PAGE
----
Why do only women have the last name Umn?

+6 votes
I think Umn is an abbreviation for Unknown maiden name but it is being used as a last name   for about a dozen women but no men.  Examples would be found at  https://www.wikitree.com/genealogy/UMN
in Policy and Style by Joseph Fox G2G5 (5.3k points)

2 Answers

+11 votes
Best answer
Joseph, a lot of records show women only with their husband’s last name, and without knowledge of who her parents were, there’s no way of knowing what the maiden name was. This is especially true the further back you go in the records. Some obvious examples are census records and gravestones.

“Umn,” I believe, shouldn’t be used. It should be “Unknown” in my opinion. Uniformity of style would make it easier to recognize what’s there.

Good catch.
by Pip Sheppard G2G Astronaut (2.5m points)
selected by Rubén Hernández
Thanks, Rubén!!
+9 votes

In some cases, a little bit of research can find records, which can then lead to more records. Once you find sources for the correct last name at birth then you can coordinate with the profile manager to change it.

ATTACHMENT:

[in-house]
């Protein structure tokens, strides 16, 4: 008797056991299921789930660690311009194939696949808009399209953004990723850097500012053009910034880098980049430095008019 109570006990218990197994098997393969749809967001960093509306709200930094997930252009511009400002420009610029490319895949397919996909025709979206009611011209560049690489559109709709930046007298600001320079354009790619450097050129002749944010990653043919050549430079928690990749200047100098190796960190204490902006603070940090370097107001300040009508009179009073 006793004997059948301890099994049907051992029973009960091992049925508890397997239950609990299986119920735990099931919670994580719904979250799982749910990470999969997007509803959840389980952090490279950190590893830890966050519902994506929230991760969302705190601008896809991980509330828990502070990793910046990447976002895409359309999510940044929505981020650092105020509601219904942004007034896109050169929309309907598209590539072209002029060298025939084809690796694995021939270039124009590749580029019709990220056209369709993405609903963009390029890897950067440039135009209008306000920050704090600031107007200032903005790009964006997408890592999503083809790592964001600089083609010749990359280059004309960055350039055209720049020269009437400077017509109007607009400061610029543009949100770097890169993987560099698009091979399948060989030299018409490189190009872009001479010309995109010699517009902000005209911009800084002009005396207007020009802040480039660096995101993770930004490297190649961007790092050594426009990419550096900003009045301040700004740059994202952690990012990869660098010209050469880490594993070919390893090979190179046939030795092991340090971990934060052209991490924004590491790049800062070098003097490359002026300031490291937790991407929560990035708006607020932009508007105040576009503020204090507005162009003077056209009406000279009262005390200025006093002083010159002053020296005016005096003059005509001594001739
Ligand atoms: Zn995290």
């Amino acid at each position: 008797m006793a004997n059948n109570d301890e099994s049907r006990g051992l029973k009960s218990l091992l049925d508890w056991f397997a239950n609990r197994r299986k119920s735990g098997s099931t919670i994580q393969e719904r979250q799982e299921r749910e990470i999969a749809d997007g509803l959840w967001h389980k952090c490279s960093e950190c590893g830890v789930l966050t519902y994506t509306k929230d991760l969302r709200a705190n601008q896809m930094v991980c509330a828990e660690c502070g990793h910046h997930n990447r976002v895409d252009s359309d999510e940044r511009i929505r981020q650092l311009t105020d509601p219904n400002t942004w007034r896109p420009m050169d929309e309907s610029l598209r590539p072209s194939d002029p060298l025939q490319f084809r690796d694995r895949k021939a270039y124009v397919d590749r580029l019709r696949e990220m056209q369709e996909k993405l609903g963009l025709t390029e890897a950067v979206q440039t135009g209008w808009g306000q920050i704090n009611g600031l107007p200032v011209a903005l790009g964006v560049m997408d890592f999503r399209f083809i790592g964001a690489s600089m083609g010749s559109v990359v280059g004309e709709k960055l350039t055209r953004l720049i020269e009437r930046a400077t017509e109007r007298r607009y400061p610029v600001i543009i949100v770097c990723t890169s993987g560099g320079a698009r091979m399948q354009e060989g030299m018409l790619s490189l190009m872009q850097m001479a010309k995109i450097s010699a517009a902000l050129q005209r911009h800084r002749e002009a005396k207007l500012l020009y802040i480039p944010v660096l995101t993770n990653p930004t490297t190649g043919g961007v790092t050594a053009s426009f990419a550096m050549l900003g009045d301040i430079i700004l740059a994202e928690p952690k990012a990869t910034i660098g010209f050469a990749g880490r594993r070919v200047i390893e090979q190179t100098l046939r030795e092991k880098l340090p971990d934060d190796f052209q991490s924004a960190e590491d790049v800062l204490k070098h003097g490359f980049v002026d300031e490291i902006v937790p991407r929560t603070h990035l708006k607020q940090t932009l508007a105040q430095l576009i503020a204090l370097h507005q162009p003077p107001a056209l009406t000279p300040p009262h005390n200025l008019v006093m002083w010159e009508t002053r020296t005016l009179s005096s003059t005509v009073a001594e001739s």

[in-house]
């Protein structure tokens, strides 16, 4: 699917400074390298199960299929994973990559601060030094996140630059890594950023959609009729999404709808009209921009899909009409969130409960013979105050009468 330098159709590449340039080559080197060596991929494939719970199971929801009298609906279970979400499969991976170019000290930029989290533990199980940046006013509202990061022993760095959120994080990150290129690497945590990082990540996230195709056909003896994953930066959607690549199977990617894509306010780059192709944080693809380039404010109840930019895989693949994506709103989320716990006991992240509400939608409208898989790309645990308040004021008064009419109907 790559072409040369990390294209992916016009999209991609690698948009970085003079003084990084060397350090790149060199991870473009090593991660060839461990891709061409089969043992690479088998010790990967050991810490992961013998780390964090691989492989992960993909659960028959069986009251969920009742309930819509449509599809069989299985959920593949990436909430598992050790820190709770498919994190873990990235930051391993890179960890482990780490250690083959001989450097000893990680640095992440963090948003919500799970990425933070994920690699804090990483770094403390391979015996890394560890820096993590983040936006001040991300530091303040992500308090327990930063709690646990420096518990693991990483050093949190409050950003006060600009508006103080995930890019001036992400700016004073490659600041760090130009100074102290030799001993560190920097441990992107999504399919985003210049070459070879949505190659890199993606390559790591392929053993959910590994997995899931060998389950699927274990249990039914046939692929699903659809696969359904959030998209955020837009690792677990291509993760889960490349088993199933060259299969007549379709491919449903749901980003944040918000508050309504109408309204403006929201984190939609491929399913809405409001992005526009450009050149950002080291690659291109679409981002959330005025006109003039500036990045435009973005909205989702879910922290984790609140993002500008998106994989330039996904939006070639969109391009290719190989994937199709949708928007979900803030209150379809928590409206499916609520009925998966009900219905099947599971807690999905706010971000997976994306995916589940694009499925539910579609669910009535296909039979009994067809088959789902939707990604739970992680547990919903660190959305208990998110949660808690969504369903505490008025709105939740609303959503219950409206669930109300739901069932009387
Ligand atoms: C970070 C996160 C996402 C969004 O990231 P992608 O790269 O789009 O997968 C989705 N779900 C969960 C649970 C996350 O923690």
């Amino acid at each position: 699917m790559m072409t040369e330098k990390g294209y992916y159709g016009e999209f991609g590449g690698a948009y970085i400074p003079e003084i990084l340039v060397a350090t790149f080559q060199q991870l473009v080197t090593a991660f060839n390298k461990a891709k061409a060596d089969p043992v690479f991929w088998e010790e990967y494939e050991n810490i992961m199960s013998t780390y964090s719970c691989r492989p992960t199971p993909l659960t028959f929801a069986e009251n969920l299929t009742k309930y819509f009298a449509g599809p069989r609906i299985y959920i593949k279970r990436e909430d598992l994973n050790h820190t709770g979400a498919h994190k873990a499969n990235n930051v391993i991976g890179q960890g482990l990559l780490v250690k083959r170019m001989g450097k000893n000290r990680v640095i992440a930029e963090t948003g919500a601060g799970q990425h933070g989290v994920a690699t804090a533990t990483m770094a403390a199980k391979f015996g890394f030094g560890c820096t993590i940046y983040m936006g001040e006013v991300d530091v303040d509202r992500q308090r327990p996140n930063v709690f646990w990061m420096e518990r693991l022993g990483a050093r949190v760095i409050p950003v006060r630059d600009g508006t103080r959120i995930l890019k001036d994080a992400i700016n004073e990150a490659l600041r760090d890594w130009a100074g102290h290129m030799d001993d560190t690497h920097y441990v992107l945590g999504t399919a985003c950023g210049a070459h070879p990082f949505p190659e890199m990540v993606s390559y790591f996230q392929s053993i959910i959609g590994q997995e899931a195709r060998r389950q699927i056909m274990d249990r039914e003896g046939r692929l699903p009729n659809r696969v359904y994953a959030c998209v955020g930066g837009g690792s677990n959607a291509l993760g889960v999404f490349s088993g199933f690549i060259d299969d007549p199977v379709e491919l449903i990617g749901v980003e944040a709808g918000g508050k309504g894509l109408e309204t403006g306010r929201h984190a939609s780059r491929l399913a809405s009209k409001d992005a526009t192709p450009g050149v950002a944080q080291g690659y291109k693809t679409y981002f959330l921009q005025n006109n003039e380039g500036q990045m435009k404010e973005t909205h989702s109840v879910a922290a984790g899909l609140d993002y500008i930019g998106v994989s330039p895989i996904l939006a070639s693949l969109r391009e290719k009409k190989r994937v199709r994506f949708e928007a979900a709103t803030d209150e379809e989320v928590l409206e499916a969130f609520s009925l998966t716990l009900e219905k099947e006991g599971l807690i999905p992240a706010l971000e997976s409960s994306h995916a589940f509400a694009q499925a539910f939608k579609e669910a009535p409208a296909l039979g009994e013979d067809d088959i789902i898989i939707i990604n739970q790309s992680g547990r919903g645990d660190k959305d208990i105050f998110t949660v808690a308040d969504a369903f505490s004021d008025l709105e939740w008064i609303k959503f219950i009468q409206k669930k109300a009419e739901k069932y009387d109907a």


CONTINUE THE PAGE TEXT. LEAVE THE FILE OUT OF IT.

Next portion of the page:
Take, for example, https://www.wikitree.com/wiki/Umn-16

She really needs more sources like https://familysearch.org/ark:/61903/1:1:MDQP-8KK

And this one 

Tennessee Death Records, 1914-1963," database with images, FamilySearch(https://familysearch.org/ark:/61903/1:1:N9GR-8M4 : 9 March 2018), Martha Melvina Hebdon, 15 Mar 1914; citing Cemetery, Murfreesboro, Rutherford, Tennessee, v 45 cn 271, State Library and Archives, Nashville; FHL microfilm 1,299,628.

Name Martha Melvina Hebdon
Event Type Death
Event Date 15 Mar 1914
Event Place Murfreesboro, Rutherford, Tennessee
Gender Female
Marital Status Widowed
Race White
Age 74
Father's Name John Gillum
Mother's Name Bethia Gillum
Burial Place 3rd Dist
Burial Date 16 Mar 1914
by Kay Knight G2G6 Pilot (487k points)
I do agree with you that good sources are best but if sources are missing for any reason, the abbreviation Umn should not be used for the maiden name.
Oh yes, I agree they should be unknown. But before changing them to Unknown perhaps a LNAB can be found (such as Martha above).

I've also found quite a few women with a single letter as their LNAB. This often turns out to be either the first letter of their middle name or of their LNAB, as inscribed on their tombstone.

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